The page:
The deviation v(t) may be represented over the interval — T to T (fx having been set equal to zero) by the real Fourier series (2.3,12), or by its complex counterpart (2.3,2). Since v(t) has a zero mean, then from (2.3,12c) A0 — 0. Since (2.3,12cZ) shows that B0 also is zero, it follows from (2.3,126) that G0 = 0 too. The Fourier series representation consists of replacing the actual function over the specified interval by the sum of an infinite set of sine and cosine waves—i. e. we have a spectral representation of x(t). The amplitudes and frequencies of the individual components can be portrayed by a line spectrum, as in Fig. 2.6. The lines are uniformly spaced at the interval a)0 = 7т/T, the fundamental frequency corresponding to the interval 2T.

The function described by the Fourier series is periodic, with period 2 T, while the random function we wish to represent is not periodic. Nevertheless, a good approximation to it is obtained by taking a very large interval 2 T. This makes the interval co0 very small, and the spectrum lines become more densely packed.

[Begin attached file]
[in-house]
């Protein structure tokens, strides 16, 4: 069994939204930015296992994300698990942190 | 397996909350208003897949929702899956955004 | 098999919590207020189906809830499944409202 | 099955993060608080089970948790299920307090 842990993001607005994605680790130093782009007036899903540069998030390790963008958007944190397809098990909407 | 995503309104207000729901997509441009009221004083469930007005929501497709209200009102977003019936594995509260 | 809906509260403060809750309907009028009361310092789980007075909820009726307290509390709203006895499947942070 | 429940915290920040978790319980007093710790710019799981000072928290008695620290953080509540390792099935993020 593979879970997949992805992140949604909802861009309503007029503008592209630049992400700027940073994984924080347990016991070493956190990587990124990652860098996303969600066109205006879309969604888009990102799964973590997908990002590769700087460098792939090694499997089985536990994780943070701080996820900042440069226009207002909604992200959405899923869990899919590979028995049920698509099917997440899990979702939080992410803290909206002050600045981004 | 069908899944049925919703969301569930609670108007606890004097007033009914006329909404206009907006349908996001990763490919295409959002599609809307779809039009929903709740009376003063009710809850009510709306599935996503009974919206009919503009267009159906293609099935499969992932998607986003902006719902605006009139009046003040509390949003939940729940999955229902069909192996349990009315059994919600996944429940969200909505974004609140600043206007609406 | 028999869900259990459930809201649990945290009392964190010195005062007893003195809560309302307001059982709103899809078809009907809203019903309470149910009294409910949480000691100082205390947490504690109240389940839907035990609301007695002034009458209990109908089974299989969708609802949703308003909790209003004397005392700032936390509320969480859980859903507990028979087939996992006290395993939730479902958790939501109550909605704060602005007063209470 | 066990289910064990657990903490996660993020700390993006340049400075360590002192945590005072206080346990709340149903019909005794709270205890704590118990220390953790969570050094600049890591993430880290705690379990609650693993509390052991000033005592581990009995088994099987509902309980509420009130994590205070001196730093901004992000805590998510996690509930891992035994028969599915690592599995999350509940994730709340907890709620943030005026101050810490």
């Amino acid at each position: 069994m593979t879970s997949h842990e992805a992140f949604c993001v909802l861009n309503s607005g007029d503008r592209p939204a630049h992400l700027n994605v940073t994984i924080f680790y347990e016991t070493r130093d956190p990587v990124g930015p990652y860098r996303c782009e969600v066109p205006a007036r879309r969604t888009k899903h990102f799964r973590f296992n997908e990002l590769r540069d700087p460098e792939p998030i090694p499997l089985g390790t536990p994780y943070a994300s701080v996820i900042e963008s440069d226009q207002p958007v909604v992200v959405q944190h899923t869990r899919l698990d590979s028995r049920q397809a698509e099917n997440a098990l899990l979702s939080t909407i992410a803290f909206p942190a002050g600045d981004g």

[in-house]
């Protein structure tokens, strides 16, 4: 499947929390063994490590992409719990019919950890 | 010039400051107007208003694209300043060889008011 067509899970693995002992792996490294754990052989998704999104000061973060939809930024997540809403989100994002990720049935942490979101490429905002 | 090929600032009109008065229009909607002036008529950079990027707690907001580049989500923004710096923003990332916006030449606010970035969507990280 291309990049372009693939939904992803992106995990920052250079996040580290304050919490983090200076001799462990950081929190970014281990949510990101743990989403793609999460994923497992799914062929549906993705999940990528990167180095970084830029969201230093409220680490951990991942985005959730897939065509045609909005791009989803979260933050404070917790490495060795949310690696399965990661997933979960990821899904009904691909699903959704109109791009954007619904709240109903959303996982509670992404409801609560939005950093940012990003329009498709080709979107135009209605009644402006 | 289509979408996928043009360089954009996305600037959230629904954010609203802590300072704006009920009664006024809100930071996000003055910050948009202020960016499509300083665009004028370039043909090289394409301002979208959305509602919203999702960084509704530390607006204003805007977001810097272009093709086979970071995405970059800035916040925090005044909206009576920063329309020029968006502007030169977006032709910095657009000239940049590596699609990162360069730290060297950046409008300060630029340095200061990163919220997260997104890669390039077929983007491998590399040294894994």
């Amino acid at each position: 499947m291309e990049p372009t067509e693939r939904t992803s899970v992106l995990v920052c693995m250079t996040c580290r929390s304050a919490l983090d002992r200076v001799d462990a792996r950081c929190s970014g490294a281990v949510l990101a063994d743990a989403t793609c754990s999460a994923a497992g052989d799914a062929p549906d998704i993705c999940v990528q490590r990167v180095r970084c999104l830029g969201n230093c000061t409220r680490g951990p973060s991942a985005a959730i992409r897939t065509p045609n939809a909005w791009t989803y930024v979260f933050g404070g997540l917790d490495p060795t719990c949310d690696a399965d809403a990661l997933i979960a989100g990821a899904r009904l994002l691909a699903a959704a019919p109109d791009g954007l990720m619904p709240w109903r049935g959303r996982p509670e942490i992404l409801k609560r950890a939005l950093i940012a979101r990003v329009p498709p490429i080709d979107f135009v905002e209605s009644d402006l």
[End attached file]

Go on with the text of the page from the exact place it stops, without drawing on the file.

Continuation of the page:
If this procedure is carried to the limit T —* oo, the coefficients An, Bn, Gn all tend to zero, and this method of spectral representation of x(t) fails. This limiting process is just that which leads to the Fourier integral (see

2.3,4 to 2.3,6) with the limiting value of Gn leading to C(o>) as shown by (2.3,13). A random variable over the range — oo < t < oo does not satisfy the condition for G(w) to exist as a point function of со. Nevertheless, over any infinitesimal dw there is a well-defined average value, which allows a proper representation in the form of the Fourier-Stieltjes integral

v{t) = Г eiatdc (2.6,4)

J (0*=—00

It may be regarded simply as the limit of the sum (2.3,2) with исо0 —* со and Gn —>■ dc. Equation (2.6,4) states that we may conceive of the function

v(t) as being made up of an infinite sum of elementary spectral components, each of bandwidth dm, of the form eiwt, i. e. sinusoidal and of amplitude dc. If the derivative dcjdm existed, it would be the G(m) of (2.3,4).

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